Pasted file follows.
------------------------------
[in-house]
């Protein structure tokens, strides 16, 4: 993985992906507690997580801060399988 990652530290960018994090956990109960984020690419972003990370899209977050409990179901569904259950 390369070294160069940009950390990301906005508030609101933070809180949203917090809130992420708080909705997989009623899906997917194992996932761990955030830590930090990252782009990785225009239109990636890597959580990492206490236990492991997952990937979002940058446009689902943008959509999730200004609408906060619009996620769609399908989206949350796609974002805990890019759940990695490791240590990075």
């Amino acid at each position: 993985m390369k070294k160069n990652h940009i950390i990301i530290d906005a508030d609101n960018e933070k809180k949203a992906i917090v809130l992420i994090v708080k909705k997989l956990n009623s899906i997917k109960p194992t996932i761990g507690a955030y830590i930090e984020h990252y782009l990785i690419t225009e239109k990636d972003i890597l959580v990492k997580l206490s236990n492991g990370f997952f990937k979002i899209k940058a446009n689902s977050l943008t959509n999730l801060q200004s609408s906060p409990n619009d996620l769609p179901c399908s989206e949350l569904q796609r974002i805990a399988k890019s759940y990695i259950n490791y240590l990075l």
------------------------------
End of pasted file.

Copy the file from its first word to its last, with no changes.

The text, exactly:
[in-house]
């Protein structure tokens, strides 16, 4: 993985992906507690997580801060399988 990652530290960018994090956990109960984020690419972003990370899209977050409990179901569904259950 390369070294160069940009950390990301906005508030609101933070809180949203917090809130992420708080909705997989009623899906997917194992996932761990955030830590930090990252782009990785225009239109990636890597959580990492206490236990492991997952990937979002940058446009689902943008959509999730200004609408906060619009996620769609399908989206949350796609974002805990890019759940990695490791240590990075």
């Amino acid at each position: 993985m390369k070294k160069n990652h940009i950390i990301i530290d906005a508030d609101n960018e933070k809180k949203a992906i917090v809130l992420i994090v708080k909705k997989l956990n009623s899906i997917k109960p194992t996932i761990g507690a955030y830590i930090e984020h990252y782009l990785i690419t225009e239109k990636d972003i890597l959580v990492k997580l206490s236990n492991g990370f997952f990937k979002i899209k940058a446009n689902s977050l943008t959509n999730l801060q200004s609408s906060p409990n619009d996620l769609p179901c399908s989206e949350l569904q796609r974002i805990a399988k890019s759940y990695i259950n490791y240590l990075l």